Violence In Karachi And The Challenge Of The Left

Try convincing a middle class or poor citizen of Karachi that the most pressing problem the megacity of 20 million faces is Islamic extremism. They might agree with you to some degree. But if you ask them, rather than telling them, what their problems are, they will respond from a fairly standard list:

1) Intense ethnic conflict expressed through political parties warring in the streets.
2) Brazen and widespread violent crime.
3) Police abuses, particularly taking bribes from poorer citizens.
4) Consistent load-shedding and the total absence for days on end of electricity and water from several areas.

There are more things to add to this list, but as far as random violence is concerned, the most pressing threat comes from warring political parties and gangs, and from criminals, not from religious extremists. This is despite the attack by armed Islamist militants on Pakistan Navy and Pakistan Air Force targets earlier in 2011, and despite the bombing at a significant Barelvi shrine in October 2010.

It is the violence of armed Islamic militants that garners international headlines, but it is the other forms of violence that people in Karachi have to deal with on a daily basis.

Many elements of the so-called "left," the so-called "progressive," the so-called "civil society" have declared political Islam the greatest threat to Pakistan's people. At least in Karachi, this is a serious error of analysis, and a serious error of practice. Karachi's left should look into the considerably complex causes and consequences of violent conflict in Karachi, and examine how people in other Third World countries (for instance, in Latin America) plagued by considerable violence have tried to curtail it. A peace campaign specifically and concretely targeted atKarachi's citizens could, however, risk making the left relevant to the masses. (More seriously, it may also expose such a movement to not inconsiderable violence, and those risks have to be assessed.)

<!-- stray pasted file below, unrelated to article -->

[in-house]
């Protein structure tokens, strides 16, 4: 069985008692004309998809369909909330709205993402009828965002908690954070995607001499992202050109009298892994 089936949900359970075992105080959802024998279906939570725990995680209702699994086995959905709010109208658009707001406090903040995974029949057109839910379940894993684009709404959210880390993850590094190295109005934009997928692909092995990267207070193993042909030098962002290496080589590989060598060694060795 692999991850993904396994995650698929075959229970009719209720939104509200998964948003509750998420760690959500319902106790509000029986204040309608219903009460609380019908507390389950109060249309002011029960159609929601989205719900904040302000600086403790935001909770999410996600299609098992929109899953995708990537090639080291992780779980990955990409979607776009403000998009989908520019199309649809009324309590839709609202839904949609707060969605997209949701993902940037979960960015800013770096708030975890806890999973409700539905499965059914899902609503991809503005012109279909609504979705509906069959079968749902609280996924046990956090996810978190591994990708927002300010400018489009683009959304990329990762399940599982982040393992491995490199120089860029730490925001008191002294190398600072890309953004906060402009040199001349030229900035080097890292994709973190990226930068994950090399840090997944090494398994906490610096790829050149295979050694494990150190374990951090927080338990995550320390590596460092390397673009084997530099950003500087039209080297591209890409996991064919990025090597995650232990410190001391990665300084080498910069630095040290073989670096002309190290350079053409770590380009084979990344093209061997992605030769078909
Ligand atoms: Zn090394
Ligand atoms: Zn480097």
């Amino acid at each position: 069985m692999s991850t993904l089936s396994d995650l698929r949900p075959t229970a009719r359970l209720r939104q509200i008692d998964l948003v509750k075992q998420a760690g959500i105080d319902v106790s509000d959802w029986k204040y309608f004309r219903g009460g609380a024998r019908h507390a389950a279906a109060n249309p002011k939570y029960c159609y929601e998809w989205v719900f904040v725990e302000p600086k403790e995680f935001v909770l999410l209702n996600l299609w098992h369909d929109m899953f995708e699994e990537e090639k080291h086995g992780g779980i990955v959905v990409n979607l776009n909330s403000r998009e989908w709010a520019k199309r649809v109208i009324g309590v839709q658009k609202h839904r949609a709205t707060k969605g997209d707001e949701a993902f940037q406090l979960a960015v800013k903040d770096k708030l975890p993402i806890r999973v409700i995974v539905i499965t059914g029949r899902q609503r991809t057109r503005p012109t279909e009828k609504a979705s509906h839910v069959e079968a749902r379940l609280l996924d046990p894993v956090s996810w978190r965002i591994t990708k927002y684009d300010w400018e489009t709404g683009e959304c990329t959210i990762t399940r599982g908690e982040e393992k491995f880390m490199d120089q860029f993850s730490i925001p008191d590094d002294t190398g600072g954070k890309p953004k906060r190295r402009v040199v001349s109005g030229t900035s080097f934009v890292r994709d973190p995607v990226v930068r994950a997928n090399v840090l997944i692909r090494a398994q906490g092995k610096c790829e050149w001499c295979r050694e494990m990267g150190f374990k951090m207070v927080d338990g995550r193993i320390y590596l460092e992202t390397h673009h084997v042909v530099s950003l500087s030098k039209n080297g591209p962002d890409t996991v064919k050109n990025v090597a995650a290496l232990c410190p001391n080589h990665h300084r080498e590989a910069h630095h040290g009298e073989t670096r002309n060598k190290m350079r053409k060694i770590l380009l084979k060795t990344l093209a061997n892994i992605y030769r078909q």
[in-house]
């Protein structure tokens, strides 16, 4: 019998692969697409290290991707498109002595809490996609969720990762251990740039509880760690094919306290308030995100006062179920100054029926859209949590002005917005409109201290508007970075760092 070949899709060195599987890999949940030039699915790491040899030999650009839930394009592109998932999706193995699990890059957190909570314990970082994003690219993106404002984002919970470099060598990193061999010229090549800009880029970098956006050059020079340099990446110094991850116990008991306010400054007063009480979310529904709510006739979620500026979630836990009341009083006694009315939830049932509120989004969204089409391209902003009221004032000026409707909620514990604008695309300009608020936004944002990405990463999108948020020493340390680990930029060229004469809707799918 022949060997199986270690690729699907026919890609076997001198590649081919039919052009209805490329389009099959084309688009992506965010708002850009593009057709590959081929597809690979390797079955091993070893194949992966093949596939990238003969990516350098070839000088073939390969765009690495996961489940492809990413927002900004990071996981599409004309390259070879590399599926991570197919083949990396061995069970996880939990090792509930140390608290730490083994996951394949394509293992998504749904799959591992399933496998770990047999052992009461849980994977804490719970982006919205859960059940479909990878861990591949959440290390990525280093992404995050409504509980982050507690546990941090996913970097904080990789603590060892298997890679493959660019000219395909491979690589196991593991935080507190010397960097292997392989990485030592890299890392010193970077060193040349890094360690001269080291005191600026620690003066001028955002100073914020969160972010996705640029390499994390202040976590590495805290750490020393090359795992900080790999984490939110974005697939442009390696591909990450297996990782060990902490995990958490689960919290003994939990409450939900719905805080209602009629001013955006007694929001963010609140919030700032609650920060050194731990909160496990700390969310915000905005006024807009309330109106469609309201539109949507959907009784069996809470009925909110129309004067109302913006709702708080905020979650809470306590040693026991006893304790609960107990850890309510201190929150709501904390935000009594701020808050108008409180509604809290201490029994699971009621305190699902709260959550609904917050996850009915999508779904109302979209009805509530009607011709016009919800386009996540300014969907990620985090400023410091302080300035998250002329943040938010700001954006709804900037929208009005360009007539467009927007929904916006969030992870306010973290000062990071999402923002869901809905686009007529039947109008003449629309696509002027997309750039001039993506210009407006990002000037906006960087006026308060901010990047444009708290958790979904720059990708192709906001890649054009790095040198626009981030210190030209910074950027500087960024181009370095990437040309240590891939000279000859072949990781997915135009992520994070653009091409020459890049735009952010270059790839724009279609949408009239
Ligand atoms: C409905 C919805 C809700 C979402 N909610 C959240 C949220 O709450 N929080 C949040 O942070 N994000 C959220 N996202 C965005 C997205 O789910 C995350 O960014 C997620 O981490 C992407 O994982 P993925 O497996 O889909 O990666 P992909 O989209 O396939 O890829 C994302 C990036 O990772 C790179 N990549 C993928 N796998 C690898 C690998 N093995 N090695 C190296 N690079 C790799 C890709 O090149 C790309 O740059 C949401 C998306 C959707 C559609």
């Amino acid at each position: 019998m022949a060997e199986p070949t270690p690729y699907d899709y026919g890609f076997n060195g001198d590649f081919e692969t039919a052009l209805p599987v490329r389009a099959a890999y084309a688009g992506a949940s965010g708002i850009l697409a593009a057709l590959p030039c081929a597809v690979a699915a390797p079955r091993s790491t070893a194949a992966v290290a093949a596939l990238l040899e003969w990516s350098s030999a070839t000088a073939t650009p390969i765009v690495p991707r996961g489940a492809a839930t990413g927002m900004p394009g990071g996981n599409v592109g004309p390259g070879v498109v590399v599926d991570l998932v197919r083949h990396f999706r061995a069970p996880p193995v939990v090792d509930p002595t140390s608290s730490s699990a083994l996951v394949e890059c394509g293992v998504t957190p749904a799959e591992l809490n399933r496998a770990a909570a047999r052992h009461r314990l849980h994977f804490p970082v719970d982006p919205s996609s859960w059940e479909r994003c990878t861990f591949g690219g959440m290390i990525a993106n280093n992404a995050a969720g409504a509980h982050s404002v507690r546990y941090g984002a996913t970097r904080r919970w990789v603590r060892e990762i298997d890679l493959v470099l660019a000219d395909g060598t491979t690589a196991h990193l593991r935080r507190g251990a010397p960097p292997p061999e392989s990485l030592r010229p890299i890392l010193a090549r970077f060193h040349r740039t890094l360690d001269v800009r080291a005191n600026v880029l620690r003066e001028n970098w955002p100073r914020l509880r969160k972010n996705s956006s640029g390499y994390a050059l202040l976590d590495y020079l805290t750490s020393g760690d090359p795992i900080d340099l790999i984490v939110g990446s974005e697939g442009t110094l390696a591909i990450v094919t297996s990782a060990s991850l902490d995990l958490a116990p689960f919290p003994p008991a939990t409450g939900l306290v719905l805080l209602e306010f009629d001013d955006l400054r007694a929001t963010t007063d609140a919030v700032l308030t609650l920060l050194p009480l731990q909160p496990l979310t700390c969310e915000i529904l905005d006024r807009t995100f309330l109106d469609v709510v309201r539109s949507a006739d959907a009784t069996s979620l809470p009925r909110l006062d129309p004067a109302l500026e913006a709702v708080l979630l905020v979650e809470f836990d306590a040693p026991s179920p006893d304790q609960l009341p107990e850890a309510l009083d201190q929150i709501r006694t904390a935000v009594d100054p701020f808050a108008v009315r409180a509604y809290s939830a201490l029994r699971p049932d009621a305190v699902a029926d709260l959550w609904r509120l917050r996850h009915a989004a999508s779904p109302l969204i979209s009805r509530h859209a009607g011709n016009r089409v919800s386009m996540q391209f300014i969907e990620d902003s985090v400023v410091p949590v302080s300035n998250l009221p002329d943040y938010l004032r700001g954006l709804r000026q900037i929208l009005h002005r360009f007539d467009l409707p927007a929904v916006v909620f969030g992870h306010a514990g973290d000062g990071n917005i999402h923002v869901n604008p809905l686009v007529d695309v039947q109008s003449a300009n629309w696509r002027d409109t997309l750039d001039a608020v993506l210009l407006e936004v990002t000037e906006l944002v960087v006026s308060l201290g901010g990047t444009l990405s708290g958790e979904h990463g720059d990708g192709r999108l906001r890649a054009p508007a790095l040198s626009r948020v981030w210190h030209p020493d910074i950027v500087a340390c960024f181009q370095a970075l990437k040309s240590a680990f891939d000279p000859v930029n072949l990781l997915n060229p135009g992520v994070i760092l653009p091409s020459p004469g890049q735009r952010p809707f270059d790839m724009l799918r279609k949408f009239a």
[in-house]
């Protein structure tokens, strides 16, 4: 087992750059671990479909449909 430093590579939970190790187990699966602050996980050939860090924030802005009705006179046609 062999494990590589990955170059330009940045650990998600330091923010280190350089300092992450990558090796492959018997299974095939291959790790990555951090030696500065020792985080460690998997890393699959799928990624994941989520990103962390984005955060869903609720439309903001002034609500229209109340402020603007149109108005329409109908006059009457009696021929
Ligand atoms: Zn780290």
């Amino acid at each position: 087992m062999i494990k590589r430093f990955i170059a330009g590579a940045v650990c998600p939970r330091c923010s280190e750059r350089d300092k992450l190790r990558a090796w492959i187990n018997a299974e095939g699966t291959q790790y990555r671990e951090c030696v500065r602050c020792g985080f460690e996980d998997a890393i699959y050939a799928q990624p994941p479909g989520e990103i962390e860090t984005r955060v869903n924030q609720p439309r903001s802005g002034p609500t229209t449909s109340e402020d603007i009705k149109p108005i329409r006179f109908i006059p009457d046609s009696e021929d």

The alternative is to watch as Karachi's citizens slide either toward greater ethnic fractionalism as a means of securing lives and livelihoods, or towards "law and order" solutions most commonly bandied about by the military and paramilitary. Consider the defence from some middle class quarters of the Rangers' extrajudicial killing of an armed robber. This kind of defence, as incorrect as it may be, is rooted in a real feeling of impatience over the tense situation in the city. Militarism and quasi-fascism are, obviously, not ideal solutions to the problem.

So, for the sake of the people of Karachi, more analysis of the causes and consequences of the conflicts in the city is necessary. What are the intersections of political economy, ethnicity and geography that lead to variousforms of violence?

One thing is clear from the outset: it's hard to blame this one on political Islam. This is not to say that political Islam, violent or not, is not a serious problem. It is, and it must be contested. But it is to say that the left, at least discursively if in no other way, needs to expand its repertoire. By - Akram Javed

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